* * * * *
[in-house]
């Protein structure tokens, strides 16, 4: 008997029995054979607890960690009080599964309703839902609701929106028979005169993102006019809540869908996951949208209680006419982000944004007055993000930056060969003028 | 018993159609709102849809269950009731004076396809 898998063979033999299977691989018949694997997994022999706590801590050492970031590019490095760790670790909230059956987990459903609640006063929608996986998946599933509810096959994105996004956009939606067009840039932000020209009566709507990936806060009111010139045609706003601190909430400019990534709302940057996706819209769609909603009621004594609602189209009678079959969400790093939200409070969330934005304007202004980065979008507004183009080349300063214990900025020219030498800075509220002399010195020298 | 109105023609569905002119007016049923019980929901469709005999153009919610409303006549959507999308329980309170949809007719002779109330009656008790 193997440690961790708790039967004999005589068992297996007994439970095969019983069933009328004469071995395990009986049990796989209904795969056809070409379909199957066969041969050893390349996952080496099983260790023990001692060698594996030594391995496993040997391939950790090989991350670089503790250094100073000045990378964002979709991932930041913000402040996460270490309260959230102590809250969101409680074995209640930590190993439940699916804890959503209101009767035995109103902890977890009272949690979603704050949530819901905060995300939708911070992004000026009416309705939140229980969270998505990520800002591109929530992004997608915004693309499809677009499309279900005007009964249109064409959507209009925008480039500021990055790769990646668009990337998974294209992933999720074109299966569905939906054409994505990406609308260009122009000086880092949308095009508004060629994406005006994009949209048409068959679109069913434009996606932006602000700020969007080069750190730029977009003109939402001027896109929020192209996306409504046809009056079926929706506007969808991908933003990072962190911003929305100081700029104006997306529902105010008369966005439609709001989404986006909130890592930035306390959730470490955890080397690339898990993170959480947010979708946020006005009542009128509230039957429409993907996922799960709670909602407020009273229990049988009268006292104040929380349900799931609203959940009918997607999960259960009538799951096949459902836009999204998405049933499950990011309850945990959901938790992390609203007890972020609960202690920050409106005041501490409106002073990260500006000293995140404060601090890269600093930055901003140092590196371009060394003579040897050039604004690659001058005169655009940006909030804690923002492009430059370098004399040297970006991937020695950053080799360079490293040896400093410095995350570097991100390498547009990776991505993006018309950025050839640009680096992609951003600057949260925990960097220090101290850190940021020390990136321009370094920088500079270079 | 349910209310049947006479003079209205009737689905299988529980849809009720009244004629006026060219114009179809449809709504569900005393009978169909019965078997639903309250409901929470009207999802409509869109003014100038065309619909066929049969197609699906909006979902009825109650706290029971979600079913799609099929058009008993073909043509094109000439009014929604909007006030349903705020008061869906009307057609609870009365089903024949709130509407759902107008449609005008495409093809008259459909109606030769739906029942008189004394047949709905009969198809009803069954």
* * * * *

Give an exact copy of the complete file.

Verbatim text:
[in-house]
């Protein structure tokens, strides 16, 4: 008997029995054979607890960690009080599964309703839902609701929106028979005169993102006019809540869908996951949208209680006419982000944004007055993000930056060969003028 | 018993159609709102849809269950009731004076396809 898998063979033999299977691989018949694997997994022999706590801590050492970031590019490095760790670790909230059956987990459903609640006063929608996986998946599933509810096959994105996004956009939606067009840039932000020209009566709507990936806060009111010139045609706003601190909430400019990534709302940057996706819209769609909603009621004594609602189209009678079959969400790093939200409070969330934005304007202004980065979008507004183009080349300063214990900025020219030498800075509220002399010195020298 | 109105023609569905002119007016049923019980929901469709005999153009919610409303006549959507999308329980309170949809007719002779109330009656008790 193997440690961790708790039967004999005589068992297996007994439970095969019983069933009328004469071995395990009986049990796989209904795969056809070409379909199957066969041969050893390349996952080496099983260790023990001692060698594996030594391995496993040997391939950790090989991350670089503790250094100073000045990378964002979709991932930041913000402040996460270490309260959230102590809250969101409680074995209640930590190993439940699916804890959503209101009767035995109103902890977890009272949690979603704050949530819901905060995300939708911070992004000026009416309705939140229980969270998505990520800002591109929530992004997608915004693309499809677009499309279900005007009964249109064409959507209009925008480039500021990055790769990646668009990337998974294209992933999720074109299966569905939906054409994505990406609308260009122009000086880092949308095009508004060629994406005006994009949209048409068959679109069913434009996606932006602000700020969007080069750190730029977009003109939402001027896109929020192209996306409504046809009056079926929706506007969808991908933003990072962190911003929305100081700029104006997306529902105010008369966005439609709001989404986006909130890592930035306390959730470490955890080397690339898990993170959480947010979708946020006005009542009128509230039957429409993907996922799960709670909602407020009273229990049988009268006292104040929380349900799931609203959940009918997607999960259960009538799951096949459902836009999204998405049933499950990011309850945990959901938790992390609203007890972020609960202690920050409106005041501490409106002073990260500006000293995140404060601090890269600093930055901003140092590196371009060394003579040897050039604004690659001058005169655009940006909030804690923002492009430059370098004399040297970006991937020695950053080799360079490293040896400093410095995350570097991100390498547009990776991505993006018309950025050839640009680096992609951003600057949260925990960097220090101290850190940021020390990136321009370094920088500079270079 | 349910209310049947006479003079209205009737689905299988529980849809009720009244004629006026060219114009179809449809709504569900005393009978169909019965078997639903309250409901929470009207999802409509869109003014100038065309619909066929049969197609699906909006979902009825109650706290029971979600079913799609099929058009008993073909043509094109000439009014929604909007006030349903705020008061869906009307057609609870009365089903024949709130509407759902107008449609005008495409093809008259459909109606030769739906029942008189004394047949709905009969198809009803069954």